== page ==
In the wake of the Haiti earthquake, bloggers, twitter users, and radio talk-show hosts are replaying a debate that emerged in the US after Hurricane Katrina struck New Orleans and its majority black population: Does race effect how the media covers natural disasters and how the US responds?
Much of the discussion has centered around the slow flow of aid to Haitians and whether that compares to the chaotic and slow response to the flooding of much of the crescent city. While complaints of a slow response might have some merit in the case of New Orleans -- a city in the continental US plugged into the interstate highway system and with a major international airport -- Haiti seems a far different case, as the poorest nation in the Western Hemisphere whose government collapsed in the wake of the earthquake that struck last week.
The US and international response so far has been massive -- with warships heading to Port-au-Prince to deliver aid, food and medical drops by air, and military teams working to reopen the damaged port and keep aid flights cycling through the capital city's one-runway airport.
That of course has not been enough for tens of thousands of Haitians, since many roads are still blocked and moving supplies from the airports to the people who need it most has been difficult. And the human need in Haiti and the way it's being depicted have reopened the wounds from Katrina for many.
US rapper Kanye West touched off a small controversy five years ago when he bitterly complained about the way the press had covered Katrina on a telethon for its victims.
"I hate the way they portray us in the media," he said at the time. "If you see a black family, it says they're looting. See a white family, it says they're looking for food."
Those comments were largely spurred by a pair of photos that made their way around the internet at the time. One of a black man in New Orleans wading through water with a caption that said "a young man walks through chest deep water after looting a grocery store" and another photo moved the same day by the Associated Press of a white man and woman captioned "two residents wade through chest-deep water after finding bread and soda from a local grocery store."
Though the two pictures were taken and captioned by different agencies, with different internal standards and styles, they fueled allegations of racism in media coverage. Similar allegations are surfacing now.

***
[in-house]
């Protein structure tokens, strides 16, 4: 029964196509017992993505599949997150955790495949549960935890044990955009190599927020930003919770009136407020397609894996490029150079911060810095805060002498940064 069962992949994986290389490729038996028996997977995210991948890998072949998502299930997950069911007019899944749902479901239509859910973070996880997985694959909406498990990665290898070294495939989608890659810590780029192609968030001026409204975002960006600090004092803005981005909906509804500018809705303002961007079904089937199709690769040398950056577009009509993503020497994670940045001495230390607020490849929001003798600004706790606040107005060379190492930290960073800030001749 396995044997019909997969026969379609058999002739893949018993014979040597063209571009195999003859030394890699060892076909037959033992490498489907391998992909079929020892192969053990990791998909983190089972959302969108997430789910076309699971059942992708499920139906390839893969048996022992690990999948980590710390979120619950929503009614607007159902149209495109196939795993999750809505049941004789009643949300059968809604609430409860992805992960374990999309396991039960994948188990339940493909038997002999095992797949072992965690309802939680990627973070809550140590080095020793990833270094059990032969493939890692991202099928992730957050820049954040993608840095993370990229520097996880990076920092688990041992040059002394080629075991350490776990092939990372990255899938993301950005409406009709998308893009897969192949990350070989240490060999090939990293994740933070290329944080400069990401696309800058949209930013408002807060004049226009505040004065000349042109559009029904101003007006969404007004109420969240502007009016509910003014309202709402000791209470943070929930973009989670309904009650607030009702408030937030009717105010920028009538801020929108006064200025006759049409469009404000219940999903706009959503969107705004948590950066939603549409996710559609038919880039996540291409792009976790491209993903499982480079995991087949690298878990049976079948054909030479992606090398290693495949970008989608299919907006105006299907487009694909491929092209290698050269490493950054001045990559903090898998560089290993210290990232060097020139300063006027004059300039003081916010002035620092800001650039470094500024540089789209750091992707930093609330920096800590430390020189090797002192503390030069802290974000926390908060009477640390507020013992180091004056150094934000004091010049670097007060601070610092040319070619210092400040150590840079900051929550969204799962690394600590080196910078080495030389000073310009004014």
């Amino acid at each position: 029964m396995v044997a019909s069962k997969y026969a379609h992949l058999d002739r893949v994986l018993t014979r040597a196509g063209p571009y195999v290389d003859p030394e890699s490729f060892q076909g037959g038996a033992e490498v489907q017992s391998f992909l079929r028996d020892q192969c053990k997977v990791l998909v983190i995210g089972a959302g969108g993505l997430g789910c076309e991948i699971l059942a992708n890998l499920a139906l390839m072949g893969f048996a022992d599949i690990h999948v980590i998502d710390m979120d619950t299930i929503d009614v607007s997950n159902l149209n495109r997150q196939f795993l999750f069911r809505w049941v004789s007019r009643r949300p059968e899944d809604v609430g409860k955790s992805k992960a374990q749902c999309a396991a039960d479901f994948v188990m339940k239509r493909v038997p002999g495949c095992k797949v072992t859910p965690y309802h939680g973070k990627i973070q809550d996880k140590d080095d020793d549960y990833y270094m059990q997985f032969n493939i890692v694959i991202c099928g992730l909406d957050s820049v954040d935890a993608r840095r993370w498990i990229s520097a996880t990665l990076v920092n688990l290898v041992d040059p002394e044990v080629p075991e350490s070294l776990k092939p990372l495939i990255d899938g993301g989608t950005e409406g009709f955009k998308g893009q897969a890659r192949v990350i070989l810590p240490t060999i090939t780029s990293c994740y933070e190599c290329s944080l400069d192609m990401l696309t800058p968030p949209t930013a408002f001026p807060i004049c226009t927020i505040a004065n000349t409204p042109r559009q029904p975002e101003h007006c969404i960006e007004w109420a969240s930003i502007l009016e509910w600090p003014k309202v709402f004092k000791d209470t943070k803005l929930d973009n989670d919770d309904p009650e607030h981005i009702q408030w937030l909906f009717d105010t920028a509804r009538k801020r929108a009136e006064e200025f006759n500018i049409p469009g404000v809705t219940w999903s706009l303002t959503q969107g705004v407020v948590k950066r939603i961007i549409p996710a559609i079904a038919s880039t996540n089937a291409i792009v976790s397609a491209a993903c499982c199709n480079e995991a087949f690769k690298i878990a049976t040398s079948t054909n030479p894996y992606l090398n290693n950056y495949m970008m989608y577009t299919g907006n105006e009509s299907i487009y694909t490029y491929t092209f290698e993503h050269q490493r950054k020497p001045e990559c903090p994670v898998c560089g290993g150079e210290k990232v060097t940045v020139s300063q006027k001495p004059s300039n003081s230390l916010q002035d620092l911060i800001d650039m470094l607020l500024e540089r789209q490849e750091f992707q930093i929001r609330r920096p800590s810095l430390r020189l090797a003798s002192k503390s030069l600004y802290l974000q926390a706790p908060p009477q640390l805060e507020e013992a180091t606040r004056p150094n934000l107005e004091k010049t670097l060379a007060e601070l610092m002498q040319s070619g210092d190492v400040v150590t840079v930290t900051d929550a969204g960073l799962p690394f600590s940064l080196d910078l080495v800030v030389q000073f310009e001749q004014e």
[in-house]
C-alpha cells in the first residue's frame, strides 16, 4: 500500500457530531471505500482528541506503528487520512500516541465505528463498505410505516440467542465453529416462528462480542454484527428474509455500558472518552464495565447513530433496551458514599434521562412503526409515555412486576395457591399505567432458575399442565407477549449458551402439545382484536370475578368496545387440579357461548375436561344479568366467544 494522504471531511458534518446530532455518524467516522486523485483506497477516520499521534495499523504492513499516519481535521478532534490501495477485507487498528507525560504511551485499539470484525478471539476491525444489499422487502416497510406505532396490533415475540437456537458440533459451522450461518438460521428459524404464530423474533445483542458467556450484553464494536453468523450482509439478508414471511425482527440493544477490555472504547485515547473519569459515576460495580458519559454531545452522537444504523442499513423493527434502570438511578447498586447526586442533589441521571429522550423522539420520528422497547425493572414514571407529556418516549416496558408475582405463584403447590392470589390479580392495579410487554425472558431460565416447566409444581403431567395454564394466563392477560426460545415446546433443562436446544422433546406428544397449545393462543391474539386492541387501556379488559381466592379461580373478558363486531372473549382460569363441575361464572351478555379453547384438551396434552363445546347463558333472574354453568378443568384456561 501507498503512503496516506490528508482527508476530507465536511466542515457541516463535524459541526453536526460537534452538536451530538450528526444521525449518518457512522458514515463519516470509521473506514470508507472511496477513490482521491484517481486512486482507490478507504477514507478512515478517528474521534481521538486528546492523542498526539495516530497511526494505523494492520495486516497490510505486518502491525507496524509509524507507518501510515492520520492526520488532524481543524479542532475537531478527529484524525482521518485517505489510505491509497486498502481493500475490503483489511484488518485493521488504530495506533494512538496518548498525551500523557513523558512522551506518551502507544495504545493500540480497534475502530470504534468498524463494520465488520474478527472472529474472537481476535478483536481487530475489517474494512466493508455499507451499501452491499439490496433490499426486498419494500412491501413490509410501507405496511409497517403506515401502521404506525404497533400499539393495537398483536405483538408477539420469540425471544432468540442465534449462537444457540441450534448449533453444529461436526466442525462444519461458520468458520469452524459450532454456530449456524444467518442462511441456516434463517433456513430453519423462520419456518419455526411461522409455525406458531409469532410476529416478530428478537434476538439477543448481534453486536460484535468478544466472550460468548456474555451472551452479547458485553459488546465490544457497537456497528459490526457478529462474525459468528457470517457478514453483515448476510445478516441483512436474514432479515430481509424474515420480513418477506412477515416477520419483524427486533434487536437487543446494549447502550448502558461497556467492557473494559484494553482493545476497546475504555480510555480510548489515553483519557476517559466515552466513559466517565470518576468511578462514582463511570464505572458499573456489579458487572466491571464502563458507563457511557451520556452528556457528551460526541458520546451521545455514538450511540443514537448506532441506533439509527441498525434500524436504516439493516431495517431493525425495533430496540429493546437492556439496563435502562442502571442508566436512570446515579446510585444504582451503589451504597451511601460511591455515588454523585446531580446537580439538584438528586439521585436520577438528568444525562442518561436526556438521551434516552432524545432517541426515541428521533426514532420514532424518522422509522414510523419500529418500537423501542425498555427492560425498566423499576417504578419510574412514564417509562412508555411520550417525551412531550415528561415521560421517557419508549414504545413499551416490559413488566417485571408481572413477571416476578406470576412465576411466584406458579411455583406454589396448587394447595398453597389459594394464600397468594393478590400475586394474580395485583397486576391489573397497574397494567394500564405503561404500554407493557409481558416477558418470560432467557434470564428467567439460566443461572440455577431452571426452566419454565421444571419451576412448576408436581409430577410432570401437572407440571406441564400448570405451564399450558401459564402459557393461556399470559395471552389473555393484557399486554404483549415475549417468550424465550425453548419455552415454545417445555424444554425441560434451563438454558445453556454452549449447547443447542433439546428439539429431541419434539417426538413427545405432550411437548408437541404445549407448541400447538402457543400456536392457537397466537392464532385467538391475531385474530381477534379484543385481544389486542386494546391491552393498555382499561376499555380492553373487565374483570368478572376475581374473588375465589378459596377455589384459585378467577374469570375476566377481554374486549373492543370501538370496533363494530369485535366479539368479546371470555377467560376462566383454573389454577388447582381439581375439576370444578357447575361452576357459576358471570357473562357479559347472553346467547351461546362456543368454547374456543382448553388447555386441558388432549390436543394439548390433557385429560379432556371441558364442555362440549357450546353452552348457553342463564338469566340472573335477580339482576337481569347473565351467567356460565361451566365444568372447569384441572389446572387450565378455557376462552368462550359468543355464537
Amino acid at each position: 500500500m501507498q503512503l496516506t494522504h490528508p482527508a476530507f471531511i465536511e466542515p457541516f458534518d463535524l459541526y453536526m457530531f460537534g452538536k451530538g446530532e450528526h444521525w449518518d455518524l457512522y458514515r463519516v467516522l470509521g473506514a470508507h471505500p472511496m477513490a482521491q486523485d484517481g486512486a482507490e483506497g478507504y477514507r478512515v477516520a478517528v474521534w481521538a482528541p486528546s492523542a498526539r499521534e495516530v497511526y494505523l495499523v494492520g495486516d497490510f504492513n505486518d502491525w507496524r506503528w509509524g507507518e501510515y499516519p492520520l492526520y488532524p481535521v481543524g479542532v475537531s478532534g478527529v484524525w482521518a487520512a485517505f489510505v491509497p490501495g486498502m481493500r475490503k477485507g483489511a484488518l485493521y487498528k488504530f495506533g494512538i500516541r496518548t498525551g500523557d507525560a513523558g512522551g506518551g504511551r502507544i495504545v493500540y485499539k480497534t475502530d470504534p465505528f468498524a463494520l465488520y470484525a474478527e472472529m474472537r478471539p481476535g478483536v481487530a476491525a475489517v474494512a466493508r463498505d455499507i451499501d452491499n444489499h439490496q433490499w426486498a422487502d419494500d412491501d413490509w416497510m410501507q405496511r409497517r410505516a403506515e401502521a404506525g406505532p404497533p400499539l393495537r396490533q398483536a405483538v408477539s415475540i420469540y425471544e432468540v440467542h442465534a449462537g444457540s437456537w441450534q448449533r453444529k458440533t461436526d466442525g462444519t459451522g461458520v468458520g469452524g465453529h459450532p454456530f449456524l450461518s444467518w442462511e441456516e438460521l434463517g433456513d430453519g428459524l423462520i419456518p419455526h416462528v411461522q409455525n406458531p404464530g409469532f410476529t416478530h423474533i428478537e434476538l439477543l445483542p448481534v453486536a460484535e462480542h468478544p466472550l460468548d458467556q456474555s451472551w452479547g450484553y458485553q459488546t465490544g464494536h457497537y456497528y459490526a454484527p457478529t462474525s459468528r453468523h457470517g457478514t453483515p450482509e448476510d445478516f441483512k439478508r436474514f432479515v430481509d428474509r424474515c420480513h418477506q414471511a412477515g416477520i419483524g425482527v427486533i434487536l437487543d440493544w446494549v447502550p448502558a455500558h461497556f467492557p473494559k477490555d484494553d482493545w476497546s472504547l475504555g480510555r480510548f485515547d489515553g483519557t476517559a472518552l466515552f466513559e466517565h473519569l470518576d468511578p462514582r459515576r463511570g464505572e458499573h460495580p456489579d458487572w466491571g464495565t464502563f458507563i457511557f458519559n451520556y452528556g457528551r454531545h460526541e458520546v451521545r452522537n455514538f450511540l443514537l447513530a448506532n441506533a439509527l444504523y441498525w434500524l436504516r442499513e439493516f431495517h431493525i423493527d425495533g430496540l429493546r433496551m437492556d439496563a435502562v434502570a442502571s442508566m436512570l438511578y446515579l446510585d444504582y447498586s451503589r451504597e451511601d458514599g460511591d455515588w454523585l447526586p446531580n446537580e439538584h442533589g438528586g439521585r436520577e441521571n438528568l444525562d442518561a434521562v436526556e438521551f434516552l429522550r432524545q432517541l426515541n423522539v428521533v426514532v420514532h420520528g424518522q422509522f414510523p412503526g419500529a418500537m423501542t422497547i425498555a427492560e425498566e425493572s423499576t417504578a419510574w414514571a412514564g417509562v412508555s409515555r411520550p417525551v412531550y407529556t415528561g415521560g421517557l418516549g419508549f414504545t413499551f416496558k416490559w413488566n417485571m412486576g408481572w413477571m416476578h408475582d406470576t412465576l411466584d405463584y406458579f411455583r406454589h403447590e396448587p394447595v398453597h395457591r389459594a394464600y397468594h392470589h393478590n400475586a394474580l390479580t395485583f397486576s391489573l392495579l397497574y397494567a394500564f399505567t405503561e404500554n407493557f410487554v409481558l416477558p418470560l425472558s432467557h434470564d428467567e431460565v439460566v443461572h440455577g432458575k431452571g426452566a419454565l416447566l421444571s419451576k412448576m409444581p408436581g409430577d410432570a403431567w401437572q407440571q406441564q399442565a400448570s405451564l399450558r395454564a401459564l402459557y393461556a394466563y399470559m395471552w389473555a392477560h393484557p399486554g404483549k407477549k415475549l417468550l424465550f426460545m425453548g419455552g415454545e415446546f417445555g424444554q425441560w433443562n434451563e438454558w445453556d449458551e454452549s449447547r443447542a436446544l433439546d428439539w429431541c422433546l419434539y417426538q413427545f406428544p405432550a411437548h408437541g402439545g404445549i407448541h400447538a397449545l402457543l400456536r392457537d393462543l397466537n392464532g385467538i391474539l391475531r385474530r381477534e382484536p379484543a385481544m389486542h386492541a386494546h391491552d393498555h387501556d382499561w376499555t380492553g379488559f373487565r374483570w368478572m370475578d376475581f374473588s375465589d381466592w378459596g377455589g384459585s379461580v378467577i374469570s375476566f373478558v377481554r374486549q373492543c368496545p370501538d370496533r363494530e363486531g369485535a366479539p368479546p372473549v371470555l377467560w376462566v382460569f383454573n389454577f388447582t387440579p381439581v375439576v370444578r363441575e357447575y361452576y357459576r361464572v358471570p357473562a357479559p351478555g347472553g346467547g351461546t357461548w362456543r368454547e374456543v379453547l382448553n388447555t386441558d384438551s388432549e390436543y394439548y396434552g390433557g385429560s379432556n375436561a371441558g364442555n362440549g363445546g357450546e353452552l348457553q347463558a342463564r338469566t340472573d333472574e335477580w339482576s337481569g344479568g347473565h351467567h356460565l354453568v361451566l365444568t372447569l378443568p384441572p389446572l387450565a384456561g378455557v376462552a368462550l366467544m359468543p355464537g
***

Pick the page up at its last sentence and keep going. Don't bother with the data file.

There's no question that on the rubble-strewn streets of Port-au-Prince, roving bands have been breaking into stores and taking whatever they can get their hands on. The description of all this as "looting" (a term the Monitor has used in some of its coverage) has prompted some outrage.
Writing at the Huffington Post, Michael Shaw asks: "Is it 'looting' if people are starving and desperate, and have no other recourse but to 'steal' food? And then, what are the racial dynamics of using the term 'looting' -- instead of 'stealing,' or just 'taking' -- particularly when the photo specifically features young black men."
Voice of America, for instance, reported on Monday that "Haitian police fired shots into the air to disperse large roving bands of scavenging looters as they swarmed across the capital."
On twitter there has been a flood of posts about the use of the term, many of them including #katrina. The number sign, or "hash tag" is used on twitter to characterize posts as relevant to a topic and allows for the individual post to be found by searching for the word that follows it.
Twitter user "Caremelkeya" wrote "it sickens me to see CNN focus on the looting in Haiti. Relief will alleviate the restlessness of the people. Don't demonize the victims." User "dredful" wrote: "news reported #looting of food from destroyed grocery stores in Haiti that is not looting! #katrina reporting all over again."
Twitter user "pezchaz" wrote: "can we stop calling non-white natural disaster victims who are trying to survive by scavenging supplies 'looters?' "
Natalie Hopkinson, media critic for the Root.com, argues that "Nearly five years ago... the racial double standard in the news media covering a catastrophic tragedy were obvious. Hungry, desperate white survivors were 'finding food' while hungry, desperate black survivors were 'looting' for food. Since the earthquake hit Haiti, I don't know what is more troubling: That so many observers, including political strategist and New Orleans native Donna Brazile, have been drawing facile parallels between the two cities. Or that so many of those comparisons are turning out to be true."
To be sure, it hasn't been about food in every case. There have been ugly scenes of gangs of men breaking into stores and stealing everything they can -- and fighting one another for possession. CNN posted footage of one such incident, in which a boy was injured when a piece of concrete was thrown at his head.
Follow the Global News Blog for updates on Haiti.